Write down your questions. Write down any questions you might have and bring your list with you, even into the exam room. You have a right and a responsibility to yourself to ask questions. Be sure you understand the answers clearly before making any decisions about your healthcare.
Write down facts about your medical history. If you have ever had a medical problem, such as anemia, abnormal Pap smear, high blood pressure, etc., tell the medical provider. The medical provider also needs to know if your mother took DES (diethylstilbestrol) when she was pregnant with you.
Write down the dates of your most recent menstrual period. Mark down all your days of bleeding or spotting. If you are having any problems, mark the dates you noticed anything unusual. Make a note of any itching, pain, spotting, or discharge that doesn’t seem normal.
If you are having a pregnancy test, write down drugs of any kind (even aspirin) that you have taken in the last three days. Some drugs interfere with pregnancy tests. Bring a sample of your first morning urine in a clean, sealed jar. Keep it refrigerated until you come in.
Avoid douching for at least three days. Your Pap smear and other tests will be more accurate if you don’t douche for at least three days before your exam. You must not douche if you are having an unusual discharge—your medical provider cannot tell what type of discharge you have if it isn’t there.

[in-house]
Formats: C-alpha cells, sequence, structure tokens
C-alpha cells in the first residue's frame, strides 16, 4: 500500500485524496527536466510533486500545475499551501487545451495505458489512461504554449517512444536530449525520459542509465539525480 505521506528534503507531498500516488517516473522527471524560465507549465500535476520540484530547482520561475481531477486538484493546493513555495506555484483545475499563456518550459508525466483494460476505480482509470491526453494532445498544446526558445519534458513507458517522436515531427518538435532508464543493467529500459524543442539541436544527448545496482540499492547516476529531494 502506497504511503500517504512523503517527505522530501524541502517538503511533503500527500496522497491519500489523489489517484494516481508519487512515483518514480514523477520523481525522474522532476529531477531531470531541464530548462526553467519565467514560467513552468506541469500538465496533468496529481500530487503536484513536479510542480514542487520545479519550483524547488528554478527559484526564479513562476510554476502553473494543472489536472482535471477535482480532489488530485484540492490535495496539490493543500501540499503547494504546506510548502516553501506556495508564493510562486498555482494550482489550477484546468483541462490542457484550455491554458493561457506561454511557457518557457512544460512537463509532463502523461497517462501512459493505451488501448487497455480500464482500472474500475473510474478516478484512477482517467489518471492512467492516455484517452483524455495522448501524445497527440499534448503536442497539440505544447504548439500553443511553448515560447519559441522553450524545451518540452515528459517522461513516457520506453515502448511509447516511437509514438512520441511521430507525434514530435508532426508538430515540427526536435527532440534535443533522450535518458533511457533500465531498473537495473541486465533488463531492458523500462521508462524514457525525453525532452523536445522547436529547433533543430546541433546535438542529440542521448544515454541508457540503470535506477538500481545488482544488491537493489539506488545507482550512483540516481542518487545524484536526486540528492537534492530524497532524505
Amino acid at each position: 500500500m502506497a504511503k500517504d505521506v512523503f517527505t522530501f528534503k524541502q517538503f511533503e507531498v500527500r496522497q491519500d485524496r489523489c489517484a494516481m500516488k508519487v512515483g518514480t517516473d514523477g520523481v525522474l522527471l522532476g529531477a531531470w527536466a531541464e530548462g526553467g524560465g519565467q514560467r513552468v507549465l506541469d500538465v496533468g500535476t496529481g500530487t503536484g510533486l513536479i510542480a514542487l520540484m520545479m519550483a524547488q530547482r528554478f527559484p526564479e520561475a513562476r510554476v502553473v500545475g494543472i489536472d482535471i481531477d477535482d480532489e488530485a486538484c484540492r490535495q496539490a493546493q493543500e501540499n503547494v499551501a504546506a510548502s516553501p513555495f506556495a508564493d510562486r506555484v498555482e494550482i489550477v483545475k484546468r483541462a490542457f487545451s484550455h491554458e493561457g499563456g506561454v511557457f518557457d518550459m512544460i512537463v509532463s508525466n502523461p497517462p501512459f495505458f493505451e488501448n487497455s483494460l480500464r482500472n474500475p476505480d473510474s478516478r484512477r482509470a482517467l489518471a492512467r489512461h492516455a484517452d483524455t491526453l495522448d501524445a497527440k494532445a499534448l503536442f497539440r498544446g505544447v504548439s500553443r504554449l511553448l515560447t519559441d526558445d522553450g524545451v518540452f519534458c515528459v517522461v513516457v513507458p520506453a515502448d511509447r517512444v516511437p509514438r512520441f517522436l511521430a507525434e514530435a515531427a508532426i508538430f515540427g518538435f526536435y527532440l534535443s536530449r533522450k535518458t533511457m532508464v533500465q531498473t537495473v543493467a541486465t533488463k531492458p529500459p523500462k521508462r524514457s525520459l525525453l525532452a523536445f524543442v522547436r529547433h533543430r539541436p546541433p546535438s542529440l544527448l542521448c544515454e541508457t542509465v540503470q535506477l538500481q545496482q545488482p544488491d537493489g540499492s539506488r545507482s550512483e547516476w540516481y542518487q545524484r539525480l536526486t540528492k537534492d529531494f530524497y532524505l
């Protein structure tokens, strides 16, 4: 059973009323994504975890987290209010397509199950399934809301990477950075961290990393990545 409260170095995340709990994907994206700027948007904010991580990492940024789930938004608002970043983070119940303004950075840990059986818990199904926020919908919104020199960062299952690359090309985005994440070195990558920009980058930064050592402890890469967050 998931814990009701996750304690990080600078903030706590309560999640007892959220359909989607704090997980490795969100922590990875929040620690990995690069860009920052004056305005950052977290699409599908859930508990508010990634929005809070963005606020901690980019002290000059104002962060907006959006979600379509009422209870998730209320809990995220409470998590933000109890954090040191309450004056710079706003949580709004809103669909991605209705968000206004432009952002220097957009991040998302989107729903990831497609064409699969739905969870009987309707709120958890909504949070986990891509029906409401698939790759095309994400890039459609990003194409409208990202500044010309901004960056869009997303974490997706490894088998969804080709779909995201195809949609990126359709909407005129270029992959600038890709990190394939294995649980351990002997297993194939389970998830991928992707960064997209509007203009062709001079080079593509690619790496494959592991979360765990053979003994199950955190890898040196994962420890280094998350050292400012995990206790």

Avoid intercourse or use condoms for three days. If you have semen in your vagina, it may be hard for your medical provider to tell what kind of discharge you have. Also, semen might affect the results of your Pap smear or other lab tests.
At the Time of Your Visit
Bring your written questions with you.
If you are taking birth control pills, bring them with you. This helps the medical provider know what brand you are taking, especially if pills are causing you problems. If you cannot bring your pills in, write down the brand name and dosage level from the label: example, “Ortho-Novum 7-7-7.”
If you use a diaphragm, insert it before your clinic visit. Don’t use jelly or cream. Your medical provider may check the fit and make sure you are inserting it properly.
Before You Leave the Clinic:
Make sure you have written instructions for your method of birth control and any other medicine you have been given.
Be sure you know when your next clinic visit should be. We’ll be glad to schedule it for you before you leave.
For pill users…Did you read, understand, and sign your consent form? Did you receive a copy of the drug company pamphlet for your birth control pills? Did you get foam or condoms as a backup method? Do you have a list of danger signs for your method?
Call the health center nearest you for an appointment today!
A part of Finger Lakes Community Health. Supported by Title X Grant Funding.